WNBA’s Candice Wiggins Claims She Was Bullied By Other Players For Not Being Gay

Glenn Minnis - Author

Feb. 23 2017, Updated 4:12 a.m. ET

Recently retired WNBA star Candice Wiggins insists “98 percent” of the women in the league are gay and she was “targeted” throughout her eight-year career for being a heterosexual player.

Wiggins abruptly announced her retirement at 29 last March and in a far-ranging interview with the San Diego Union-Tribune recently pronounced her entire league experience as “toxic.”

The No. 3 pick in the 2008 draft, Wiggins reflected in the interview that the culture in the league was “very, very harmful,” and she never “liked the culture inside” the league’s inner circles.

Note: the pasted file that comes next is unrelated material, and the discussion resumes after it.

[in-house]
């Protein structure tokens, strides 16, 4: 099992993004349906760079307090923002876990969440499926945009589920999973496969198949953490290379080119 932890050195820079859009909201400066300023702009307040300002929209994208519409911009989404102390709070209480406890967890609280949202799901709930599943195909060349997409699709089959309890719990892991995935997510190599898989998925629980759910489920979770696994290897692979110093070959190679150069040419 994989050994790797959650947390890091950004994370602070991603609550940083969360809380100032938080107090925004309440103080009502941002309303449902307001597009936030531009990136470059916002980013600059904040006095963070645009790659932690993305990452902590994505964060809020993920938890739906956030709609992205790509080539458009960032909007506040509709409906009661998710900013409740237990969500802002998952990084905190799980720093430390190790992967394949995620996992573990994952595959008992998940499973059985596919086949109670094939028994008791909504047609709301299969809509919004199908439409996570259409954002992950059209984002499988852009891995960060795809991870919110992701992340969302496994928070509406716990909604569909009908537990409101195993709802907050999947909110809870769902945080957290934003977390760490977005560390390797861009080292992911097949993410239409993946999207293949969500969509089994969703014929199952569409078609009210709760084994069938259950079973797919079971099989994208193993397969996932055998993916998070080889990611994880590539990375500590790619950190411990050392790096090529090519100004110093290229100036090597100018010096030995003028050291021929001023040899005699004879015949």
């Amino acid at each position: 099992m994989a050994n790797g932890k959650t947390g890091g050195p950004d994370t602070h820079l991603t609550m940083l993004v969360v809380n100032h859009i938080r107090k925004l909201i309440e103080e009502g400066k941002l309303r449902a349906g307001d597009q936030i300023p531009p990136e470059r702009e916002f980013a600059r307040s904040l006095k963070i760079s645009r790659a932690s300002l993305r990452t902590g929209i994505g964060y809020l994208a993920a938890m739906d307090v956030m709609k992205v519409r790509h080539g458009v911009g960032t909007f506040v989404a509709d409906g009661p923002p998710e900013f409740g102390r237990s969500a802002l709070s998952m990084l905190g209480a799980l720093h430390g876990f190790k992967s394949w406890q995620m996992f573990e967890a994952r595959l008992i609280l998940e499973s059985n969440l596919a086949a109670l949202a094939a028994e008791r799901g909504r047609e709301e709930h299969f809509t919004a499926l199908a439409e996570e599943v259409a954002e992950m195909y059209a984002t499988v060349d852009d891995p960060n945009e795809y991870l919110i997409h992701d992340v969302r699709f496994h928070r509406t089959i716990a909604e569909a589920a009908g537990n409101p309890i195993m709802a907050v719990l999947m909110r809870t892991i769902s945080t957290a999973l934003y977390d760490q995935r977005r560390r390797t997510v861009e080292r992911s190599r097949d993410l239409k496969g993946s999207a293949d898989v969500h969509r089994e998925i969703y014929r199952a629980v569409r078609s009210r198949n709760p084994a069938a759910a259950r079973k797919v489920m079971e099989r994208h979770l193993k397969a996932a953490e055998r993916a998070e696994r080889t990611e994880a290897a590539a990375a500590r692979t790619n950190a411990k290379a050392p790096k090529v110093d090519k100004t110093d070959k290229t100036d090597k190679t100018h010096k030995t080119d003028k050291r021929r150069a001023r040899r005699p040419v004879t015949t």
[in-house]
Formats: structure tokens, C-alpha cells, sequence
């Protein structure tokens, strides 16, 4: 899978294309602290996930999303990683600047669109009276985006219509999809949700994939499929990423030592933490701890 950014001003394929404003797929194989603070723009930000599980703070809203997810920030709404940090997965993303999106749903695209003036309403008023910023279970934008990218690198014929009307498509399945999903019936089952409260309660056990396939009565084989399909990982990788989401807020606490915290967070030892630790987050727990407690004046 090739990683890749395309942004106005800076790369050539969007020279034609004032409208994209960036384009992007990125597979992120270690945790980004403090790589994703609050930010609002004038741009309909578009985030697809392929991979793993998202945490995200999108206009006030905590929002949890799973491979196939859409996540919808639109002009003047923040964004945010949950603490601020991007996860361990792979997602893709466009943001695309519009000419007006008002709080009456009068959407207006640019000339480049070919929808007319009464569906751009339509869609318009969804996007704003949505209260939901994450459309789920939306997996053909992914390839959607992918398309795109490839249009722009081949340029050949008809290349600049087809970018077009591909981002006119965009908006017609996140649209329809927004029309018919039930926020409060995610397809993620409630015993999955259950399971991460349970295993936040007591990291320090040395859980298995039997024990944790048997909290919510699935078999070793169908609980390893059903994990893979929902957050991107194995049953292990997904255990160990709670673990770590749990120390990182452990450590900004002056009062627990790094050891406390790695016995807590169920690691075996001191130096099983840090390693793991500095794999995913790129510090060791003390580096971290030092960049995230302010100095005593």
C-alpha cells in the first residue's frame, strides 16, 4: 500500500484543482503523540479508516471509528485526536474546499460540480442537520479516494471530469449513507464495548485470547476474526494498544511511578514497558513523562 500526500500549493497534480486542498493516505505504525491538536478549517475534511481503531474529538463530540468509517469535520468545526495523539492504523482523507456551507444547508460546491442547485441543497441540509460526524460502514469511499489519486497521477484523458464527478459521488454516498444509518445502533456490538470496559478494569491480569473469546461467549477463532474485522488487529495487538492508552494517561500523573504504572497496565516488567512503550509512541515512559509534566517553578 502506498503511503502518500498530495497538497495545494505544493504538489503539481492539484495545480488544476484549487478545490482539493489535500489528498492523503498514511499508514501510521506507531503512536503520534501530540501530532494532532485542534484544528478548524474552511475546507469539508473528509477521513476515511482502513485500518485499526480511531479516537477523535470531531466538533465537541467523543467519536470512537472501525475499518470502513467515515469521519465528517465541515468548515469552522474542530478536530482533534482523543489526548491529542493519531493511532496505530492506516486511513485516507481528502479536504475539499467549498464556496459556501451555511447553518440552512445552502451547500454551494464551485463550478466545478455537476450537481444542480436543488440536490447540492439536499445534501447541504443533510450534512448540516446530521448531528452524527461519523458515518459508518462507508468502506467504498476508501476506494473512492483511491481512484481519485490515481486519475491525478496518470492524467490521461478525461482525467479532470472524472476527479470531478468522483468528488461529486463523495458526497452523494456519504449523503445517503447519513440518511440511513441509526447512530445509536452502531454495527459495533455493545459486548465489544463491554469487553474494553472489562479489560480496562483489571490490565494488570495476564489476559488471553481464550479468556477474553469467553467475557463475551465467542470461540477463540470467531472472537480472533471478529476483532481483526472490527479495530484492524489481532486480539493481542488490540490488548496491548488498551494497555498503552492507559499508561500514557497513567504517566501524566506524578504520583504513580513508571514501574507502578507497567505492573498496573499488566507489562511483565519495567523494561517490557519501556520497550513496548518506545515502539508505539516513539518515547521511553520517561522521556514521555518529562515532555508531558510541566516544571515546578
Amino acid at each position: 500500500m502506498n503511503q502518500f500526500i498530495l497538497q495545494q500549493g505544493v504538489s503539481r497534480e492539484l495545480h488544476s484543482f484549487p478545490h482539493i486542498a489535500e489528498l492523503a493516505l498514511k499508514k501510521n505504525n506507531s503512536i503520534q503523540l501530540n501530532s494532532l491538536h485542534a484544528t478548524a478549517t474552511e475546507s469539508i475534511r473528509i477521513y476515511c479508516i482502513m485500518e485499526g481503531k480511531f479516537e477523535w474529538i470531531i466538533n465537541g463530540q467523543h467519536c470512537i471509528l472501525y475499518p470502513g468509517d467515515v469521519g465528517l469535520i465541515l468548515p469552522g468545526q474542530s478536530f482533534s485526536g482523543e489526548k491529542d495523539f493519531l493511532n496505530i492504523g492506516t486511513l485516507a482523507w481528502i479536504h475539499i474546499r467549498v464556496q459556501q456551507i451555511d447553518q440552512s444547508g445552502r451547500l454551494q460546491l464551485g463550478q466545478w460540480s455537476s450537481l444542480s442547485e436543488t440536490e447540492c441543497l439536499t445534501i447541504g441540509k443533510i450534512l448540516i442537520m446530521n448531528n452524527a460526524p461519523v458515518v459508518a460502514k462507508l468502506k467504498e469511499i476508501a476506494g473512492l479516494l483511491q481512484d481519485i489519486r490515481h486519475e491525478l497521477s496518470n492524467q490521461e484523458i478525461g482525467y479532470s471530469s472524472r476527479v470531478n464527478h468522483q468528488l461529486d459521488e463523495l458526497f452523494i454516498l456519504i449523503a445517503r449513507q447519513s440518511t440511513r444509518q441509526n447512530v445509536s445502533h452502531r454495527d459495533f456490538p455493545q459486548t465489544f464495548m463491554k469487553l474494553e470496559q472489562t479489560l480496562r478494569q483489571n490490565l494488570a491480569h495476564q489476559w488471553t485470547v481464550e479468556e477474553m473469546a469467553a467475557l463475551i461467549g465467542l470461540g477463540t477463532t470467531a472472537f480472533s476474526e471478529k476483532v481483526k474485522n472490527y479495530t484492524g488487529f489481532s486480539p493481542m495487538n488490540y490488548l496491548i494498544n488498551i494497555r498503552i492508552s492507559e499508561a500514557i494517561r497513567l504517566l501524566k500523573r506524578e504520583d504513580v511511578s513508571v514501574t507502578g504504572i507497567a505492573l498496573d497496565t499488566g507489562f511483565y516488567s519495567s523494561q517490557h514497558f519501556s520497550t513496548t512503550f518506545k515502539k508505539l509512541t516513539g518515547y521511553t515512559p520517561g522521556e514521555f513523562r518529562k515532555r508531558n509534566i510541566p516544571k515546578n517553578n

Ideally, Wiggins claimed she wanted to play two more seasons, but simply came to feel the situation didn’t “lend itself to my mental state.”

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She further claimed she felt targeted from the day the Minnesota Lynx made her one of the top picks in the 2008 draft, largely because she was seen as different from most other players.

“Me being heterosexual and straight, and being vocal in my identity as a straight woman was huge,” she added. “I would say 98 percent of the women in the WNBA are gay women. It was a conformist type of place.”

Presumably as payback for her independence, Wiggins alleged “people were deliberately trying to hurt me all of the time,” she added. “I had never been called the B-word so many times in my life than I was in my rookie season. I’d never been thrown to the ground so much. The message was: ‘We want you to know we don’t like you.'”


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